According to Herodotus, Lycia was named after
Lycus, the son of Pandion II of Athens. The region was never unified
into a single territory in antiquity, but remained a tightly-knit
confederation of fiercely independent city-states.
Lycia was frequently mentioned by Homer as an
ally of Troy. In Homer's Iliad, the Lycian contingent was said to
have been led by two esteemed warriors: Sarpedon (son of Zeus and
Laodamia) and Glaucus (son of Hippolochus). Elsewhere in Greek
mythology, the Lycian kingdom was said to have been ruled by another
Sarpedon, a Cretan exile and brother of the king Minos; Sarpedon's
followers were called Termilae, and they founded a dynasty after
their conquest of a people called the Milyans. As with the founding
of Miletus, this mythical story implies a Cretan connection to the
settlement of Asia Minor. Lycia appears elsewhere in Greek myth,
such as in the story of Bellerophon, who eventually succeeded to the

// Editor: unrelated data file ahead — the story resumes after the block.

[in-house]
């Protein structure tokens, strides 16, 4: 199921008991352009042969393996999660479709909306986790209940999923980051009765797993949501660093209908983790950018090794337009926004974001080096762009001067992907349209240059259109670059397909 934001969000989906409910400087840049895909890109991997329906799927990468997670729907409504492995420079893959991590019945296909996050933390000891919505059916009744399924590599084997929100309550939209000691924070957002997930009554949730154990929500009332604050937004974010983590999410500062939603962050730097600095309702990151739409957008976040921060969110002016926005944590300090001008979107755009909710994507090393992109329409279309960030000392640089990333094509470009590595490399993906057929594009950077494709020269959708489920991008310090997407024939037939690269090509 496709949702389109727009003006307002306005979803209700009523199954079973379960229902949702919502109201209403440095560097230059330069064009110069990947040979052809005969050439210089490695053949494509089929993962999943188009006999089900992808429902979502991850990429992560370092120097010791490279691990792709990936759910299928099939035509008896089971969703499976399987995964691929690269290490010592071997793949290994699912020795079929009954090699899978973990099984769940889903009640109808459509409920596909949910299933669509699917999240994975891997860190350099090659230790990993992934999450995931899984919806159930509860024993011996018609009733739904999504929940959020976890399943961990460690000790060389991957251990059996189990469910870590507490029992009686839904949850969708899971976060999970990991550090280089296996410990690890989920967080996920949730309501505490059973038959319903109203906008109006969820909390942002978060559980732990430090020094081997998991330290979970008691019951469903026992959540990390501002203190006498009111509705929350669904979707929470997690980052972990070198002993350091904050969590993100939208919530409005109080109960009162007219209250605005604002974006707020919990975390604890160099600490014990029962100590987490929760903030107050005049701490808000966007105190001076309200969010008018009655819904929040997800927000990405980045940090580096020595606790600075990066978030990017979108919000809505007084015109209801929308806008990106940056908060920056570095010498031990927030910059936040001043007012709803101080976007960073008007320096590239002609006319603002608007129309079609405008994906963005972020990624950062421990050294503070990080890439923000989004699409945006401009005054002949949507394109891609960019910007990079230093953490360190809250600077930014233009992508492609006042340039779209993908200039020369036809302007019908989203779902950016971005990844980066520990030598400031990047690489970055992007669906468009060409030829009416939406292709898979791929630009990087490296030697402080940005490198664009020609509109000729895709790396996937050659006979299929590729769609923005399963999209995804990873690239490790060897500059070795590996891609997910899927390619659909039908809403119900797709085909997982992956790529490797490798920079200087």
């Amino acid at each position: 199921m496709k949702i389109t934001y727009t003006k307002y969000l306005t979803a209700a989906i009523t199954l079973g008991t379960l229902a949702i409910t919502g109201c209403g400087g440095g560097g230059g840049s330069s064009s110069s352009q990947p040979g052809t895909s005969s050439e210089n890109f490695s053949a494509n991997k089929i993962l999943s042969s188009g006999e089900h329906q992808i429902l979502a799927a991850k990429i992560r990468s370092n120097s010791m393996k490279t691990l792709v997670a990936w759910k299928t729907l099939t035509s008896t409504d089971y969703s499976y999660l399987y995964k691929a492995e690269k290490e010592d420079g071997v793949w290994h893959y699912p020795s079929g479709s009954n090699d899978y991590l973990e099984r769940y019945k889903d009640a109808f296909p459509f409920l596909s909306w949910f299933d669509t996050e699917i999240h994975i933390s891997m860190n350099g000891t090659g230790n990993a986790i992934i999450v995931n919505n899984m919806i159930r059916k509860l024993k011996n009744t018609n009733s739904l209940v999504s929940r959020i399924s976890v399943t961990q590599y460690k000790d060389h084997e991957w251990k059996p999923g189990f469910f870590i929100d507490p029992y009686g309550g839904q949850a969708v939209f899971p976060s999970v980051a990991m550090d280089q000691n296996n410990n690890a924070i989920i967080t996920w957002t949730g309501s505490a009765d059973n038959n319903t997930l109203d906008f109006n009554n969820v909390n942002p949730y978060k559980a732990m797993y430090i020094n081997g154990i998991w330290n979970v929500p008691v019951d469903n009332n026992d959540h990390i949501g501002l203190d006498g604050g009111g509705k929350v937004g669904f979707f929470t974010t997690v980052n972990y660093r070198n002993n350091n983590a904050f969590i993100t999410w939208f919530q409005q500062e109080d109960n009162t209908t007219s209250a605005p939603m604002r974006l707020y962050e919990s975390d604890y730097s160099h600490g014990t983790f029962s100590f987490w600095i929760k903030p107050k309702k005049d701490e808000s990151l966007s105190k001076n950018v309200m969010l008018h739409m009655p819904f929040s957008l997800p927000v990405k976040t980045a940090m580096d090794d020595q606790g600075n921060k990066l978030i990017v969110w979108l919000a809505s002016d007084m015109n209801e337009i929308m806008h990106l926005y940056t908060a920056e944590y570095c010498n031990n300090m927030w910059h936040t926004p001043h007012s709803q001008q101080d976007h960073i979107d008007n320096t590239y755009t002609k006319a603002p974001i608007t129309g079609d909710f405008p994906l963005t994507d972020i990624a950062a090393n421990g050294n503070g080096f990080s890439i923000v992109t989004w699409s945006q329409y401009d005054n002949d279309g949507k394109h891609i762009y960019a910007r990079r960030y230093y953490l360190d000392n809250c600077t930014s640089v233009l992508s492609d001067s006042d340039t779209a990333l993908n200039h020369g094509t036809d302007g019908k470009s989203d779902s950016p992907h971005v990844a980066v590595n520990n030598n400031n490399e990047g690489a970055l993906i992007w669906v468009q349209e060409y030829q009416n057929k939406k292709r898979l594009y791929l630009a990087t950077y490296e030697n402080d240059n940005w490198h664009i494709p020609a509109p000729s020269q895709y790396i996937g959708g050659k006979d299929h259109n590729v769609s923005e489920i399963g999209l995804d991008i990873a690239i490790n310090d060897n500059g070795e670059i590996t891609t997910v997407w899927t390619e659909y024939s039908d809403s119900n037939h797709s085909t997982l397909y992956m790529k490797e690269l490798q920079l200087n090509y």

throne of the Lycian king Iobates (or Amphianax).
Lycia came under the control of the Persian
Empire in 546 BC when Harpagus of Media, a general in the service of
Cyrus conquered Asia Minor. Harpagus's descendants ruled Lycia until
468 BC when Athens wrested control away. Persia then retook Lycia in
387 BC and held it until it was conquered by Alexander III of
Macedon. It subsequently passed into the hands of the Seleucids
before falling to the Roman Republic in 189 BC. The heir of
Augustus, Gaius Caesar, was killed there in 4 AD. In 43, the emperor
Claudius annexed it to the Roman Empire and united it with Pamphylia
as a Roman province. It subsequently became part of the Byzantine
Empire before being overrun by the (Turkish) Ottoman Empire and
eventually becoming part of Turkey. The Lycians own name "Trm̃mi"
comes from the region of Trimili which was recently discovered on an
ancient road sign in Patara excavation. Interestingly, today a
Turkish village named "Dirmil" stands on the lands of ancient
Trimili which may prove that this is the evolved name of the land
therefore the ancient Lycians.
Though the second-century CE dialogue Erotes
found the cities of Lycia "interesting more for their history than
for their monuments, since they have retained none of their former
splendor", many relics of the Lycians remain visible today,
especially their distinctive rock-cut tombs in the sides of cliffs